Remember Greece? The country’s economic crisis has largely been out of the headlines since late 2015, when leaders there agreed to a new bailout deal that kept it in the eurozone. Back then, it was obvious that Greece’s immediate prospects were bleak—the austerity measures its creditors insisted on in return for a new batch of loans all but guaranteed years more of depression and high unemployment. But how long could the misery last?
One especially soul-crushing prediction comes to us from the International Monetary Fund, which is out with a report analyzing whether Europe’s plans for making Athens repay its debts are sustainable over the long term. Its answer, in brief, is no. On the country’s current path, the IMF thinks Greece would have to spend more money financing its old debt than any country could realistically manage. (Specifically, it projects that budget deficits and debt financing will consume almost 60 percent of the country’s gross domestic product by 2040, which, Jesus.) And the job market?
Greece will continue to struggle with high unemployment rates for decades to come. Its current unemployment rate is around 25 percent, the highest in the OECD, and, after seven years of recession, its structural component is estimated at around 20 percent. Consequently, it will take significant time for unemployment to come down. Staff expects it to reach 18 percent by 2022, 12 percent by 2040, and 6 percent only by 2060.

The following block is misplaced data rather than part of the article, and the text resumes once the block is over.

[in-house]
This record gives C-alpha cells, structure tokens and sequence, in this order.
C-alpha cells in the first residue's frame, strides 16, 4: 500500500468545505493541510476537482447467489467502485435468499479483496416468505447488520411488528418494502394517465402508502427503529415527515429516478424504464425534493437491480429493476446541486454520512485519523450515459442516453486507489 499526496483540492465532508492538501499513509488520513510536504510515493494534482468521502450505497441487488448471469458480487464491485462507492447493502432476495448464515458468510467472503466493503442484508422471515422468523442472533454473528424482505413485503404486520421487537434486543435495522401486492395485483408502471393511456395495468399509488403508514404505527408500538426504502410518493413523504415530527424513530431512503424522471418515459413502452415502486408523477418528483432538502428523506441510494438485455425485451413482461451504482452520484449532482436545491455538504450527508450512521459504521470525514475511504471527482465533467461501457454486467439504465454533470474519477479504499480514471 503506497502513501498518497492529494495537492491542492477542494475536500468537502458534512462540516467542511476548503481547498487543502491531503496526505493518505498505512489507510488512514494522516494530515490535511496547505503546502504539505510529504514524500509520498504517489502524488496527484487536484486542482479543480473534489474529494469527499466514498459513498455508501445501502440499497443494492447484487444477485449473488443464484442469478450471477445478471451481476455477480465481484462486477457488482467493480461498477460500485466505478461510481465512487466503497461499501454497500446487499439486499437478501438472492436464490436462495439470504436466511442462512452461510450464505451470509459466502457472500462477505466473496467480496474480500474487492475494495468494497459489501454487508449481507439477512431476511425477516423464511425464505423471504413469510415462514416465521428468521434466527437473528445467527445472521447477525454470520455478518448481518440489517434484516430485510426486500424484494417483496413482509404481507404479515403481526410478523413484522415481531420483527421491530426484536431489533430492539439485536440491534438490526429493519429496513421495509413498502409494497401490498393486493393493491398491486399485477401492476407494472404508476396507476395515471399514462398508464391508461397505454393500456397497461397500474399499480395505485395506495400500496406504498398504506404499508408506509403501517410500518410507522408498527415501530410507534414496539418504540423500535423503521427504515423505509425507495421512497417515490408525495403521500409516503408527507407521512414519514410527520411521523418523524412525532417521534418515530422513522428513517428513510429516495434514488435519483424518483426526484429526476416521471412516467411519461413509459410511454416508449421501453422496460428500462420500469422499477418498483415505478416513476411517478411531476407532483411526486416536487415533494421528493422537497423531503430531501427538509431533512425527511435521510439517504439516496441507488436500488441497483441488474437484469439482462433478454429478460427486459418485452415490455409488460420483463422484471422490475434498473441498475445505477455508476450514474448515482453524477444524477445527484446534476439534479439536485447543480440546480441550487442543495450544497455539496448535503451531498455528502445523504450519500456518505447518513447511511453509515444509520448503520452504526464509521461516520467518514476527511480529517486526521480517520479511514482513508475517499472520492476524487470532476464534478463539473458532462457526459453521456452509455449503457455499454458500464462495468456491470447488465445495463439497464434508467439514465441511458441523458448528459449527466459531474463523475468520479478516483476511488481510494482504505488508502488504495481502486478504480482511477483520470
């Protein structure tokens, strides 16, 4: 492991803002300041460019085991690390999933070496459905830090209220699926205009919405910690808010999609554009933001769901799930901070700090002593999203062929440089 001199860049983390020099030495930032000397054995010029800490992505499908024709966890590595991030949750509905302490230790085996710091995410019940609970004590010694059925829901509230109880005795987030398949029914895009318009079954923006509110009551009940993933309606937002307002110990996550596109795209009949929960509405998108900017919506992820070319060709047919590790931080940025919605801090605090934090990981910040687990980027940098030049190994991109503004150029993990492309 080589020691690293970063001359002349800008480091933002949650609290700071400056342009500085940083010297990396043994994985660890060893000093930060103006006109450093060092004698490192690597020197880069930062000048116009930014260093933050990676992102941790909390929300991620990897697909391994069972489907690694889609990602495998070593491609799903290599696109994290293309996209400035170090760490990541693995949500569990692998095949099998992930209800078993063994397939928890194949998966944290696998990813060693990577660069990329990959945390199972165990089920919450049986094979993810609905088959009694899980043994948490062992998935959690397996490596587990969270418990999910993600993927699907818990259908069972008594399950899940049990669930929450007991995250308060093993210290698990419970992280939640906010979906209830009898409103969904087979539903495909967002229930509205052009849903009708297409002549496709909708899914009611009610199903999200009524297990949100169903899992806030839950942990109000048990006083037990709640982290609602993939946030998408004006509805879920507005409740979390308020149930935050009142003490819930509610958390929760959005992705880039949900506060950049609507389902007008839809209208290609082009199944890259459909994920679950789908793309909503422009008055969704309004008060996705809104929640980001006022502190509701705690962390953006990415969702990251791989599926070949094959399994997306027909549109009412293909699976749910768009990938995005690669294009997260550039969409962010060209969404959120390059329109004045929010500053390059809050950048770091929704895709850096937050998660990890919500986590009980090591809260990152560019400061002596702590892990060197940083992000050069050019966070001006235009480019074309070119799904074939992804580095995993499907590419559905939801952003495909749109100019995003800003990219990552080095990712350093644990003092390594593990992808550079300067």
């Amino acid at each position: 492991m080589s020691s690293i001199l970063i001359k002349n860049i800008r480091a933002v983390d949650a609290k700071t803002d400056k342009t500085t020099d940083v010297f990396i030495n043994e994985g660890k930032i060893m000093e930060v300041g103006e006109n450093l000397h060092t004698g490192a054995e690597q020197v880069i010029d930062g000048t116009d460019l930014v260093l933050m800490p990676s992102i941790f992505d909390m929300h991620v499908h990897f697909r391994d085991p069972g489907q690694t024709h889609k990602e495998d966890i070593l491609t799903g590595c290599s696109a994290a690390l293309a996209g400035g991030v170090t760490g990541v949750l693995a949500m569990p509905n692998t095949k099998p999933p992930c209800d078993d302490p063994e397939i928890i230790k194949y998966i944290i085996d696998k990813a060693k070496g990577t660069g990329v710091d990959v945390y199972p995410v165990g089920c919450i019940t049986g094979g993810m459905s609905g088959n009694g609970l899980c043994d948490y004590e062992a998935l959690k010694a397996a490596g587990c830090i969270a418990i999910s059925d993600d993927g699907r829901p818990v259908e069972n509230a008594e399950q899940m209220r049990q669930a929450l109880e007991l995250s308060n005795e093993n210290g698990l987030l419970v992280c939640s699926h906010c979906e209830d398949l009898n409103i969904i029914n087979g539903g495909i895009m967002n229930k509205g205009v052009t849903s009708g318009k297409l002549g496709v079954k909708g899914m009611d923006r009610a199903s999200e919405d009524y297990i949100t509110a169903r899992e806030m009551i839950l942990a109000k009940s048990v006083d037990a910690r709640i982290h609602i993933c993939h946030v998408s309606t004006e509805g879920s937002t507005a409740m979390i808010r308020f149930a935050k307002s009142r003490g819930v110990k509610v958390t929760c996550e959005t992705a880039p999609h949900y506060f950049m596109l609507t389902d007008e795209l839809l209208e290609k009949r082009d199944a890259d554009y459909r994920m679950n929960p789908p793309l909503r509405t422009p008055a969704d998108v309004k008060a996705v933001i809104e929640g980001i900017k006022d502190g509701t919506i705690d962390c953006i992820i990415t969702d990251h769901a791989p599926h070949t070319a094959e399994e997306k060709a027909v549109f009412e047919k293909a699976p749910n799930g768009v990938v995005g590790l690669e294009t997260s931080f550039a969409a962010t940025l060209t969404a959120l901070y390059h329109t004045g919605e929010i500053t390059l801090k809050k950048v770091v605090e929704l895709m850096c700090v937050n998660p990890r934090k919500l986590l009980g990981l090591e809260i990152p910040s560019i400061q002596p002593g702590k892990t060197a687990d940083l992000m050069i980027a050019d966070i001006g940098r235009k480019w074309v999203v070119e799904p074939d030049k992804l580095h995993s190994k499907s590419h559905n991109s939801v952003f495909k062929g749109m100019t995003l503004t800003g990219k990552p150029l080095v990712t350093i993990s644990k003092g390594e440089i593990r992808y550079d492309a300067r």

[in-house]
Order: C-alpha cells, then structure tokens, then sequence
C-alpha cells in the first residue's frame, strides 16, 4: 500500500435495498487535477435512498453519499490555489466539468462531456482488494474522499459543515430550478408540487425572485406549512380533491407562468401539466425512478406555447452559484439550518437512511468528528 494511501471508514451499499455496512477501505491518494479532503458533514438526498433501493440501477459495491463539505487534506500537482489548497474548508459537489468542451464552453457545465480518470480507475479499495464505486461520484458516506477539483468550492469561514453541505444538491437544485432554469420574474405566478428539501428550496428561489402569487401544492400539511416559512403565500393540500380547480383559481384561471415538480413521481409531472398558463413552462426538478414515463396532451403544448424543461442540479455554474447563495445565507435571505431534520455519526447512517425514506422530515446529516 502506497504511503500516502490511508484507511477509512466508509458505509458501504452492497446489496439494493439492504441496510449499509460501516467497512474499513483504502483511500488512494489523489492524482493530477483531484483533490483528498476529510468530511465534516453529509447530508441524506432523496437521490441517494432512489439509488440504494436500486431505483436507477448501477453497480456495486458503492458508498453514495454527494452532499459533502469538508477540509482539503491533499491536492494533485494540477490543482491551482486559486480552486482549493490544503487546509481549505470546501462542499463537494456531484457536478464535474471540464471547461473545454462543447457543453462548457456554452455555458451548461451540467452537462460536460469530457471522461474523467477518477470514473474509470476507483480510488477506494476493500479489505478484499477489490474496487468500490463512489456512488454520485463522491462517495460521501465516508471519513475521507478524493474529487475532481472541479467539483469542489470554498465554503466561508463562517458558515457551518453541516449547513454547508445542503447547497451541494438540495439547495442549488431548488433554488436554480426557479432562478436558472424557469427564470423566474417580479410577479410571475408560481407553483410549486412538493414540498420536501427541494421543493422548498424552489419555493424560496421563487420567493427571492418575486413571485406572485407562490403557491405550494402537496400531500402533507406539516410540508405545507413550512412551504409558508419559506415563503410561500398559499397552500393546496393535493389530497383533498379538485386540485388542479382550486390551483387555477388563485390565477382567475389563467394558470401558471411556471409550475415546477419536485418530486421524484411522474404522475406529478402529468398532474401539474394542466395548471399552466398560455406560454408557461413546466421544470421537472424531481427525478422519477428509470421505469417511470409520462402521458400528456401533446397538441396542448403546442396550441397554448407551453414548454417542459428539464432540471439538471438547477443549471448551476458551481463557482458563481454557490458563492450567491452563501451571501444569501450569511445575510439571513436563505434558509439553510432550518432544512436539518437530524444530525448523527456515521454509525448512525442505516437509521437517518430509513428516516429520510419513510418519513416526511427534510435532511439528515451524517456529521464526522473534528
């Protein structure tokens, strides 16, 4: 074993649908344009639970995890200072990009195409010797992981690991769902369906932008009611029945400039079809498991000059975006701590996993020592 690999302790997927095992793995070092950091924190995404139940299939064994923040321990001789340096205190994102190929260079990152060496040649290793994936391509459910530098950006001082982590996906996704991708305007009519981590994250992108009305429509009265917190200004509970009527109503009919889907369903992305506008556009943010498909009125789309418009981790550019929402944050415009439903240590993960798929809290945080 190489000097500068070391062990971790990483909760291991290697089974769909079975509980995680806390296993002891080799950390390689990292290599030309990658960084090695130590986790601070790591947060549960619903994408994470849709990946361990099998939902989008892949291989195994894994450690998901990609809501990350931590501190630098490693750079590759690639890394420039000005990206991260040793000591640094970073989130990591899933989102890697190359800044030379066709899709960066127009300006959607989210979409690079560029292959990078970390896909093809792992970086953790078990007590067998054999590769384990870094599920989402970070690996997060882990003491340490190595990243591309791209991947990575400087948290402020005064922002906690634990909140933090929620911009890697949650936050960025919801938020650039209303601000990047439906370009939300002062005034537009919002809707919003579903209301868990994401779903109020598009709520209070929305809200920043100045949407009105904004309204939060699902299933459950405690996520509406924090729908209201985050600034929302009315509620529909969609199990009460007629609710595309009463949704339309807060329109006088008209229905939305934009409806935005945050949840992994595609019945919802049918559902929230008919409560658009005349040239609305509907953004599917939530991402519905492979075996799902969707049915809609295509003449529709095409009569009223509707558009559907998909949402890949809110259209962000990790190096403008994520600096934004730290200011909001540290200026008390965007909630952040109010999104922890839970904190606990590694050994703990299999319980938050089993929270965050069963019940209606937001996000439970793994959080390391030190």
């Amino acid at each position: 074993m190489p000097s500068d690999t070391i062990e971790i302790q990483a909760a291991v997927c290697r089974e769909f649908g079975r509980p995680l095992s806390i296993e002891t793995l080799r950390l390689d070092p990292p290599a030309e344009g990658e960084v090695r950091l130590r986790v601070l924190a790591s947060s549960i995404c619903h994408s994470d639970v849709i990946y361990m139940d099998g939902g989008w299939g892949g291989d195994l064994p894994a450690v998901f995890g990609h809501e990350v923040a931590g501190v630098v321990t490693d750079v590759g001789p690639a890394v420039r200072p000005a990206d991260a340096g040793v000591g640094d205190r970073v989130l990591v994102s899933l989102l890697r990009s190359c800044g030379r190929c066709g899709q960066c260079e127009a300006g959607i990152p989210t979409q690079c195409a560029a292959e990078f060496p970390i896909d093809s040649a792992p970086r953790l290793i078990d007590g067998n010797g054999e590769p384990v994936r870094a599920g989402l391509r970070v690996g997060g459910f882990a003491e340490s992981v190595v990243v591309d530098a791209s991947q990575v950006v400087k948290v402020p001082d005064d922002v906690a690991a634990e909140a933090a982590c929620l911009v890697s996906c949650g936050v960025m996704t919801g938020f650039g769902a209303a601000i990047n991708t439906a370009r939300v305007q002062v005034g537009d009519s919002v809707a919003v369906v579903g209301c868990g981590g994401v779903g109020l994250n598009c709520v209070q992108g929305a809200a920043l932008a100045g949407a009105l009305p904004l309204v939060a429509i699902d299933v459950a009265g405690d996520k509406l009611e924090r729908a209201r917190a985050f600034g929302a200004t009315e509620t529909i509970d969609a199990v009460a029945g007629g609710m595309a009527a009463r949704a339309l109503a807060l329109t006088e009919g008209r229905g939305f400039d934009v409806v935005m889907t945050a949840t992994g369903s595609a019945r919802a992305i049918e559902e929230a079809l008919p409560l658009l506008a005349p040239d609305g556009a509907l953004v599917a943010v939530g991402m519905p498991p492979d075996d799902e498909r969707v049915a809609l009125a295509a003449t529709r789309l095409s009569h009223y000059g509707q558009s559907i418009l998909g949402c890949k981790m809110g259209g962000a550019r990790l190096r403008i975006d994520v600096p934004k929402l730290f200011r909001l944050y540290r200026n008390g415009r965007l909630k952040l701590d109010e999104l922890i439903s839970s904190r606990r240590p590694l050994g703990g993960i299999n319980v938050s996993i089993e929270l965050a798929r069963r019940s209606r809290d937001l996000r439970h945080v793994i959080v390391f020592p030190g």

This is one of the saddest passages I’ve ever read about a developed nation. You could maybe debate the idea that Greece’s unemployment is “structural”—which typically means a mismatch between the skills of the workforce and the types of jobs available—and how that affects things, but 40-year high joblessness sounds a whole lot like an economic death sentence. “For Greece’s young people currently out of work, that is all of their working life,” economist Frances Coppola writes at Forbes (bolds hers). “A whole generation will have been consigned to the scrapheap.”
I somehow doubt that frustrated Greek voters—who’ve already started electing neo-Nazis to Parliament—are going to passively accept that fate. At some point, another political standoff with Europe is coming. Or maybe something much darker.